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November 21, 2022 5:49 pm
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Florida Gov. DeSantis: West Bank ‘Not Occupied Territory’

avatar by Andrew Bernard

Florida Gov. Ron DeSantis addresses a crowd at the US Embassy in Israel on May 28, 2019. Photo: Governor’s Press Office.

Florida Governor Ron DeSantis on Saturday told the Republican Jewish Coalition (RJC) leadership conference that the West Bank was “disputed,” not “occupied,” territory.

“I don’t care what the State Department says, they are not occupied territory, it is disputed territory,” DeSantis said of the West Bank, which he referred to as Judea and Samaria. “Because we understand history, we know those are thousands of years of connection to the Jewish people.”

The status of the West Bank, East Jerusalem, and Gaza has been a point of contention in US foreign policy in recent years. For decades, the State Department referred to them collectively as “occupied” territories until the Trump administration removed that designation from annual human rights reports and other statements. The Biden administration resumed referring to the West Bank as occupied, citing longstanding bipartisan precedent. Israel disputes the characterization.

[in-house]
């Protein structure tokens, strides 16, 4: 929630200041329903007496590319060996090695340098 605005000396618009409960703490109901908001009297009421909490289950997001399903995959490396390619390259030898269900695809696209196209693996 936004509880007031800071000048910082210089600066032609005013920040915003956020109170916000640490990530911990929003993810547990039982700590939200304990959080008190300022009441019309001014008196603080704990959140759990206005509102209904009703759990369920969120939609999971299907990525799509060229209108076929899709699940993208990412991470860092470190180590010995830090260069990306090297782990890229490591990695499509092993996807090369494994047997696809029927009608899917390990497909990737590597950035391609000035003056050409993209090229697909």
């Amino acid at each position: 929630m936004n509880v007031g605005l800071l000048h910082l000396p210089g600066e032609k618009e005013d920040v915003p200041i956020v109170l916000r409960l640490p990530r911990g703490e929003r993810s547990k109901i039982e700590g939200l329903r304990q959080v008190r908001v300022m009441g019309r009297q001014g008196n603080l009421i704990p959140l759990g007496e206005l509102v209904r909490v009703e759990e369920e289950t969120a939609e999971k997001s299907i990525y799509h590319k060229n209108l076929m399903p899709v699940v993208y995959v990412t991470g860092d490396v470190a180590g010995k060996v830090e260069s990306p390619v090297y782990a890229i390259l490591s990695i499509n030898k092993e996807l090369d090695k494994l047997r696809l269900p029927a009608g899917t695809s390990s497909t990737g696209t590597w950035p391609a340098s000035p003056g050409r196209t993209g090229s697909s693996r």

DeSantis’ keynote address to the RJC’s annual leadership conference in Las Vegas follows his nearly 20-point reelection in the Florida governor’s race and speculation that he will run for the Presidency in 2024. DeSantis touted policy successes that benefited Israel and the Jewish community in Florida including improved Holocaust education standards, legislation to combat antisemitism on college campuses, and recognition of Israeli sovereignty over the Golan Heights.

Other speakers at the conference included former US Ambassador to the UN Nikki Haley, incoming Israeli Prime Minister Benjamin Netanyahu, and former President Donald Trump, who announced his 2024 candidacy last week. Speaking remotely on Saturday, Trump said if the 2020 election result had not been a “sham” and he had remained president, then Saudi Arabia and the Palestinians would have joined the Abraham Accords that normalized relations between Israel, the UAE, and Bahrain, and were later joined by Morocco. “We could have truly had peace in the Middle East,” Trump said.

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